3.8 - Sale of an article to be made or manufactured by the seller

3.9 - Purchase of one's own property

3.10 - Sale of things burdened with fideicommissa

3.11 - Sale of res litigiosa

3.12 - Sale of a res aliena

3.13 - Owner's right of vindication

3.14 - Sale of pledged property

3.15 - Sale by auctioneers

3.16 - Total destruction of the subject matter

3.17 - Partial destruction of the subject matter

3.18 - Sale of things regarded as a unit

3.19 - Typical commodities sale contract

3.20 - Sale of a res alienna

3.21 - Non-disclosure in relation to the sale of shares

3.22 - Fraudulent transfer of immovable property

CHAPTER_4 - The price

4.1 - Introduction

4.2 - The price must be in current money

4.3 - The price must be certain or ascertainable

4.4 - The price must be real, not nominal, and there must be an intention of exacting it

4.5 - Control of prices by legislation

4.6 - Agreements

4.7 - Pledge or mortgage

4.8 - In duplum rule

CHAPTER_5 - Mutual assent

5.1 - Introduction

5.2 - Mutual agreement inter se praesentes

5.3 - Contracts entered into through the post

5.4 - Contracts entered into by telegram

5.5 - Contracts made by telephone, telefacsimile, telex and e-mail

5.7 - Place where the contract is entered into

5.8 - Indication of a mode of acceptance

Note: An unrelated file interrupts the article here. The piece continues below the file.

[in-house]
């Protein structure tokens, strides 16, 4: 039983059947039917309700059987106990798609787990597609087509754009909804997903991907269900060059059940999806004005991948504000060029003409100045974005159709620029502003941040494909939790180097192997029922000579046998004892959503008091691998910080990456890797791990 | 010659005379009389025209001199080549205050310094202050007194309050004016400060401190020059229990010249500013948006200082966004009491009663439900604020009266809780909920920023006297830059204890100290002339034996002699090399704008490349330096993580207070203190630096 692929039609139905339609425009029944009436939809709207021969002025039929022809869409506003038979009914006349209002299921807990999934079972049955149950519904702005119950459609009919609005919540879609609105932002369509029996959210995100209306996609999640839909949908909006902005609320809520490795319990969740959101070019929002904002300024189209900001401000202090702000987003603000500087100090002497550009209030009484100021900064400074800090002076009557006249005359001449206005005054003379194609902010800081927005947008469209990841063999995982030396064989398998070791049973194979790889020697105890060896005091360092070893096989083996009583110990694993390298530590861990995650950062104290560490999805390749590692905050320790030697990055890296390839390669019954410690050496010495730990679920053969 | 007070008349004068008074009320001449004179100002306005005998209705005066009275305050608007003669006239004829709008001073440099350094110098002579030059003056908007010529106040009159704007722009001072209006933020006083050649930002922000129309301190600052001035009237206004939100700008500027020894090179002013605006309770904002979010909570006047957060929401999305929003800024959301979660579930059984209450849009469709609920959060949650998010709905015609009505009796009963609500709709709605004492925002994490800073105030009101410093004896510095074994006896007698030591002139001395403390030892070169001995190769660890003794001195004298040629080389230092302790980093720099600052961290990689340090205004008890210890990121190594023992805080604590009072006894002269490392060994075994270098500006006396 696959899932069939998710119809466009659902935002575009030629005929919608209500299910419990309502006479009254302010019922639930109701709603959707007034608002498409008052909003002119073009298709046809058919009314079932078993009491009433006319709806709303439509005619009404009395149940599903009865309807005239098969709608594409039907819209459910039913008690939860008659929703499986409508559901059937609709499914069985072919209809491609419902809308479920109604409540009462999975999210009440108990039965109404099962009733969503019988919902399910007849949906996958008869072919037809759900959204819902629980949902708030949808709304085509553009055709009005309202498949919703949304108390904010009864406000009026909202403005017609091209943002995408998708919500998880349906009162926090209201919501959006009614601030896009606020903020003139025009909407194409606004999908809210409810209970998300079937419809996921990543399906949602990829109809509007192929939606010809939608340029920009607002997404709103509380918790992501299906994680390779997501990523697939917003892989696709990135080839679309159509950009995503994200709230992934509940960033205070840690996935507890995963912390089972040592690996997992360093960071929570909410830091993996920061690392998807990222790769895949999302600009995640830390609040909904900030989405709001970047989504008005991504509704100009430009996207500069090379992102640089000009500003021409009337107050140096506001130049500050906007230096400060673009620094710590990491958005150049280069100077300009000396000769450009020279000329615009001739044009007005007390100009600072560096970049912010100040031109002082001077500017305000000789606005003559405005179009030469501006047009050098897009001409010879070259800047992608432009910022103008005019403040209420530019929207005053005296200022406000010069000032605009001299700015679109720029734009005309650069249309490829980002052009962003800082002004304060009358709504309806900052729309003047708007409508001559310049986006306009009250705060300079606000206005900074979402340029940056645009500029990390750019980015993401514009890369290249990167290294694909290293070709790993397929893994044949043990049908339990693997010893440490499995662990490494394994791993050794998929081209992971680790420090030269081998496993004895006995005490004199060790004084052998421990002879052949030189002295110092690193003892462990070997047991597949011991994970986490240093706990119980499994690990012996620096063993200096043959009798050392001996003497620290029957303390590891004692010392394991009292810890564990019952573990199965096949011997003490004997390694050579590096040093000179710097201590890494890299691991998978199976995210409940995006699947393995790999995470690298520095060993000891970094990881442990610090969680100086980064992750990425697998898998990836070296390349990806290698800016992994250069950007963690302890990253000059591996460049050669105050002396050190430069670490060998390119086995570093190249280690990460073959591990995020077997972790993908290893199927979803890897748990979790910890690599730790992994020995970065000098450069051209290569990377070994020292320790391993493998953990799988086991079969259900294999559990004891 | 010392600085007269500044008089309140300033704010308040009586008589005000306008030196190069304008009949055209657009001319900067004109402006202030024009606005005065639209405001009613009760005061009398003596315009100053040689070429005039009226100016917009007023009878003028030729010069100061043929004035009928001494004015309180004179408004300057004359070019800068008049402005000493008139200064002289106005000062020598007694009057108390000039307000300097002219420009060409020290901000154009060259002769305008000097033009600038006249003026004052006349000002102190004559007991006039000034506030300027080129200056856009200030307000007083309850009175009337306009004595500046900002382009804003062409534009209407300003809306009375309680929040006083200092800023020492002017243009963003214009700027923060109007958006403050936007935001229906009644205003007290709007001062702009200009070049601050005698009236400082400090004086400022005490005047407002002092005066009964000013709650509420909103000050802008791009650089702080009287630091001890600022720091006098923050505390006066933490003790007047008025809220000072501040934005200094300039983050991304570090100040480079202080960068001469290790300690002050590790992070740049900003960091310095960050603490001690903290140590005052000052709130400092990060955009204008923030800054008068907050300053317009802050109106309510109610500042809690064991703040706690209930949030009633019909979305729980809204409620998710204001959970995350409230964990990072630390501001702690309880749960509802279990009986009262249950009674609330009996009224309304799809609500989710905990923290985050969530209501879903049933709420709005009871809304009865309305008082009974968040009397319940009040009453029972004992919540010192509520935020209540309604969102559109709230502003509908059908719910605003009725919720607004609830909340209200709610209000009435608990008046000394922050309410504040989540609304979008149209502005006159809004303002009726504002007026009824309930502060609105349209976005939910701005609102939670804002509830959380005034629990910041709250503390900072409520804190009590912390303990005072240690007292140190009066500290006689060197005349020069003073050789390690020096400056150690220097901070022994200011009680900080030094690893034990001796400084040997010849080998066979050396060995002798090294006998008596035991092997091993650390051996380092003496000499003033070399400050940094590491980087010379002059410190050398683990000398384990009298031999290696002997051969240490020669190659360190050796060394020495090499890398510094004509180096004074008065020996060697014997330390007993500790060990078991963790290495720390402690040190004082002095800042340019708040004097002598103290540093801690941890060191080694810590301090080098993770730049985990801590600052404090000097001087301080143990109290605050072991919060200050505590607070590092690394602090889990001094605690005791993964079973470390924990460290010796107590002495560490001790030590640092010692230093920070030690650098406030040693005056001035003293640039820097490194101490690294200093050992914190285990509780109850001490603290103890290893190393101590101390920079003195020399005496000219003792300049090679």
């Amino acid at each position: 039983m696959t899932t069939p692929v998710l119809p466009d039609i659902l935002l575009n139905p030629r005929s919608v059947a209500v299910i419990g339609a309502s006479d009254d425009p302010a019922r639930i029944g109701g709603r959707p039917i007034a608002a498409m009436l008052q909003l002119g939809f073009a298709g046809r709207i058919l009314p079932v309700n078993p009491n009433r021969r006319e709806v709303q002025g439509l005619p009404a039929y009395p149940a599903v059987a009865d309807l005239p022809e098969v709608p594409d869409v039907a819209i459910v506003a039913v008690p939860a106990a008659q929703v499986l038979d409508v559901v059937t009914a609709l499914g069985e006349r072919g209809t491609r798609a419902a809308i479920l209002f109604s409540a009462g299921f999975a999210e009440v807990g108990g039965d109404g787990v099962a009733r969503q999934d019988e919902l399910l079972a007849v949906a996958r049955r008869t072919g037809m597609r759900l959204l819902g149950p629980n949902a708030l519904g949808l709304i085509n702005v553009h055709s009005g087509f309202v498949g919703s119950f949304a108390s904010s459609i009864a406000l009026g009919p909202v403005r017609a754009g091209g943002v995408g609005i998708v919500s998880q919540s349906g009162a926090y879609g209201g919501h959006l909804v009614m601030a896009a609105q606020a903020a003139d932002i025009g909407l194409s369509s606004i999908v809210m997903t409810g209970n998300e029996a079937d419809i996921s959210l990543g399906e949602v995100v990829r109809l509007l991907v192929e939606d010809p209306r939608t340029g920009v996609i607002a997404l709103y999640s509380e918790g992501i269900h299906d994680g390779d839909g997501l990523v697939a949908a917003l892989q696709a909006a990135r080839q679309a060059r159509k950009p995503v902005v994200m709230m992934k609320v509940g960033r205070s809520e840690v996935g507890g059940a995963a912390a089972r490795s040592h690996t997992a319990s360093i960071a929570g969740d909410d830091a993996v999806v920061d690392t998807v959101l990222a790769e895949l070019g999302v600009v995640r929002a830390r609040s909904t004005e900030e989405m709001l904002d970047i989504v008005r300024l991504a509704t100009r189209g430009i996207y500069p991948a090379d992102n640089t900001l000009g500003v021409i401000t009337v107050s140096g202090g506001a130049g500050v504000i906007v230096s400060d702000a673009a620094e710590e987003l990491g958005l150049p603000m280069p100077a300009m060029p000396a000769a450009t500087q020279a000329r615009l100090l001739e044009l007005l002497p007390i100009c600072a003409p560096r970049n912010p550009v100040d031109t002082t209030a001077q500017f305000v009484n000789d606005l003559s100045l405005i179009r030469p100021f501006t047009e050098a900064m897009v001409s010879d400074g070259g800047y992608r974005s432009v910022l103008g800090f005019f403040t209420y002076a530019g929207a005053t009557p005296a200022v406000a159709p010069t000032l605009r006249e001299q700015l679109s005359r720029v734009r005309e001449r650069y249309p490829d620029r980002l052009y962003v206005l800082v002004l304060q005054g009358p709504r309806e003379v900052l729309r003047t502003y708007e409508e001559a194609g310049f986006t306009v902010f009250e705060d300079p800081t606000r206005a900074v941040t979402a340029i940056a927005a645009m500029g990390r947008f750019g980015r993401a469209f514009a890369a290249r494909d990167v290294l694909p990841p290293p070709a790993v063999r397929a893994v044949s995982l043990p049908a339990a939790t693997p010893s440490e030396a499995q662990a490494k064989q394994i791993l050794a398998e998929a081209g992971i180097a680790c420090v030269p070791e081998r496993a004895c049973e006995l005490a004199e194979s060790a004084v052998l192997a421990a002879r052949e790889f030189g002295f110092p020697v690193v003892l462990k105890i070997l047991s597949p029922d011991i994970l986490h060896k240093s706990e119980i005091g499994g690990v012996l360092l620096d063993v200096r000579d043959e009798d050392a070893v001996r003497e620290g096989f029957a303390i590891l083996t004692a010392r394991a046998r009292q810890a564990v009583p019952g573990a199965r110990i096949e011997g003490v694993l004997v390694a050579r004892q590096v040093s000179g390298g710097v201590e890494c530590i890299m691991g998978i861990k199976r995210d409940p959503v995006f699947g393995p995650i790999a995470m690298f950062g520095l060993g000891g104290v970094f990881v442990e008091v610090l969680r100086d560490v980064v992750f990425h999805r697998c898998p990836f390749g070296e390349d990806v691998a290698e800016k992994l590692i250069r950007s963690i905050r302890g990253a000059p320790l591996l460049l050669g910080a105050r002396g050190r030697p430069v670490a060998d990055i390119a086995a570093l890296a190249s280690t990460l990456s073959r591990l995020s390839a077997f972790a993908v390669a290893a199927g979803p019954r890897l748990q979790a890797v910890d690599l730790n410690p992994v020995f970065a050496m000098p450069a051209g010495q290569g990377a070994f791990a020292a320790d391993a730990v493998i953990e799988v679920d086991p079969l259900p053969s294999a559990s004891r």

5.9 - Fraud and its effect on consent

5.10 - Innocent misrepresentation

5.11 - The effect of duress, force or fear (metus or dwang)

Undue influence

CHAPTER_6 - Options and pre-emptions

6.1 - Introduction

6.2 - Requisites of a valid option

6.3 - Option: Right of pre-emption or first refusal

6.4 - Requisites of a valid right of pre-emption or of first refusal

6.5 - Sale to a third party by the grantor of an option or right of pre-emption

6.6 - Cession or sale of option

6.7 - Death of the grantor

CHAPTER_7 - Formalities of the contract (excluding sale of land)

7.1 - Introduction

7.2 - Sale or transfer of businesses

7.3 - Sale of motor vehicles

7.4 - Sales under the Second-Hand Goods Act 23 of 1955

7.5 - Sales under the National Credit Act 34 of 2005

7.6 - Sales of stock

7.7 - Sales of a petroleum fueling station

CHAPTER_8 - Formalities of the contract of sale of land or interest in land

8.1 - Sale of land or interest in land must be in writing

8.2 - Statutory regulation of the sale of land

8.3 - Deed of alienation

8.4 - When Alienation of Land Act 68 of 1981 not applicable?

8.5 - Time for performance

8.6 - Transfer by order of the court following a divorce or separation

8.7 - Requirements for sales of land and residential land

8.8 - Issues raised in case law

CHAPTER_9 - Terms and conditions in contracts of sale

9.1 - Conditions and terms contrasted

9.2 - Suspensive conditions

9.3 - Resolutive conditions

9.4 - The Corondimas principle

9.5 - Conditional sales

9.6 - The effects of sale under a suspensive condition

9.7 - Sales under a resolutive condition

9.8 - Effect of death of contracting parties on conditional sales

9.9 - When conditional sales are deemed absolute

9.10 - Pacta adiecta

9.11 - The addictio in diem